We wandered from one older section, to the more modern main street, to look at the shops, and something very exciting happened! We saw, a maiko! I generally try not to get people in my photos, on purpose, but was definitely not going to pass up the opportunity to take the picture of a maiko. While I was fumbling with my phone, trying to turn on my camera app, my dad already took the picture! And good thing too, because the maiko was in quite the rush, going in the opposite direction than we were, so the moment really lasted only a few seconds! Go dad! So skilled. Haha. I don’t like that other people’s faces were captured in the photo though, so I blurred those out. After that, we were on quite the high, and went into some shops.
We found a pickle shop, that I wish I’d taken pictures of for all of you, but I love pickles and got way too excited. There, I bought a pickled vegetable that I’d never heard of (and that ended up being quite delicious when I ate it back home in Canada), and some salted cherry blossoms (which I still have in my fridge)! Salted cherry blossoms are not to everyone’s taste, but as I’ve mentioned a few times before, I really enjoy the taste of cherry blossoms (whether in ice cream, or mochi), and I could not pass up the opportunity to buy some Kyoto cherry blossoms! I made some tea with my blossoms just to show you how pretty it looks when they open up, and I wish that I could share a cup with all of you!
We spent the rest of the day exploring more of Gion, then visiting a large mall in the much more modern part of the city (which was an experience). Then we enjoyed a nice long walk back to our AirBnB house (which was good for us, since we’d taken cabs for most of the day). Once there, we had fun figuring out how the bathroom taps worked (a lot of older buildings use gas to heat their water, and you have to turn the gas on first, etc.). Then we watched some variety shows on TV while enjoying some of the snacks that we picked up, before heading upstairs for an early night. The plan was that we would wake up sometime between 5 and 6 the next morning in order to head back to Fushimi Inari in the hopes that there would be less tourists. But, I will tell you all about that, and the rest of Day 8 in the next post/s!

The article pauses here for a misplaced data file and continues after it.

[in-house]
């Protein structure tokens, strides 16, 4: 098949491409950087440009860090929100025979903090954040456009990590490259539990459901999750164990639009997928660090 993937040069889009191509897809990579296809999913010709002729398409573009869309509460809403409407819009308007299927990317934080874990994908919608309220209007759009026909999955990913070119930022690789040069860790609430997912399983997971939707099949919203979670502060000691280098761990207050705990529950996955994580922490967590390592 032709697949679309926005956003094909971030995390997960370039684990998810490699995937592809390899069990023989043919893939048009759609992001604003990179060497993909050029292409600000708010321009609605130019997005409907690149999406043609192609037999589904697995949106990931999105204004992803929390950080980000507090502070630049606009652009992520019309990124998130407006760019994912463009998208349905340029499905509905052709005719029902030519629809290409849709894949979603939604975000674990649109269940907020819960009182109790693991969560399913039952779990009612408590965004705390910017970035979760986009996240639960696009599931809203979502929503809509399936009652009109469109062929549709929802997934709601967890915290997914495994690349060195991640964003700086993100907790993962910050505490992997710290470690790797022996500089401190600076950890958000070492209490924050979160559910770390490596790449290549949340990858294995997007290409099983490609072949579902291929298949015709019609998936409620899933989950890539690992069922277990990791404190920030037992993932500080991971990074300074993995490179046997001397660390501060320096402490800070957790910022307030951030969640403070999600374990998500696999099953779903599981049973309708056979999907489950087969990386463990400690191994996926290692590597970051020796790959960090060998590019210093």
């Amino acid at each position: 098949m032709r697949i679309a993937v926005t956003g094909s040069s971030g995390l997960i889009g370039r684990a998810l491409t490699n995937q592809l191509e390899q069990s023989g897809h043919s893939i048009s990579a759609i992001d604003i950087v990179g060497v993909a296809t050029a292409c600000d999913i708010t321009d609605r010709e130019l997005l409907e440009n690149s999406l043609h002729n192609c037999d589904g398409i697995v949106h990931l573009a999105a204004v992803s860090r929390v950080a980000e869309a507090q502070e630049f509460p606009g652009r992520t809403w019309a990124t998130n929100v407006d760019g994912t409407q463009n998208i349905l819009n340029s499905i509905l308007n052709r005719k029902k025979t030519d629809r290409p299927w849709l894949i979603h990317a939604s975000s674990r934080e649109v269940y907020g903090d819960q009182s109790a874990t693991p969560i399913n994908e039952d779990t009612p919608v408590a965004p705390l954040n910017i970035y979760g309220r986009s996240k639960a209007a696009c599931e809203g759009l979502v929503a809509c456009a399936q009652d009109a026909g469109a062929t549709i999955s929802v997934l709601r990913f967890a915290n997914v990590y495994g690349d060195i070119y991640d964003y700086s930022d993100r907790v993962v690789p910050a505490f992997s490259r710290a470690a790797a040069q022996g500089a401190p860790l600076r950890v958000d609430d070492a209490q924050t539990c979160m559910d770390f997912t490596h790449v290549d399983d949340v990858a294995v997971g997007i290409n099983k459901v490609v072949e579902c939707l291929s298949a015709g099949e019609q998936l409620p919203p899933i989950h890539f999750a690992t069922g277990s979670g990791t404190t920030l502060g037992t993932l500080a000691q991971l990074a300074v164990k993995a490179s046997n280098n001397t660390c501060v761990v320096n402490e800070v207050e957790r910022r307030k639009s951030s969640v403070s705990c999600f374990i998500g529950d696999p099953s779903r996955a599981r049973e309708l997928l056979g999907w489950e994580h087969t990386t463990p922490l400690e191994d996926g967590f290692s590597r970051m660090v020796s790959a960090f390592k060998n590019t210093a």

ALL PHOTOS WERE TAKEN BY ME (WITH THE EXCEPTION OF 2 WHICH WERE TAKEN BY MY DAD)! THANK YOU FOR READING THIS POST ABOUT MY JAPAN AND KOREA 2017 ADVENTURES! ALSO, PLEASE FEEL FREE TO SHARE YOUR THOUGHTS AND/OR SOME OF YOUR OWN EXPERIENCES IN JAPAN, ASIA, OR ANYWHERE ELSE IN THE WORLD YOU MAY HAVE TRAVELLED TO, IN THE COMMENTS BELOW!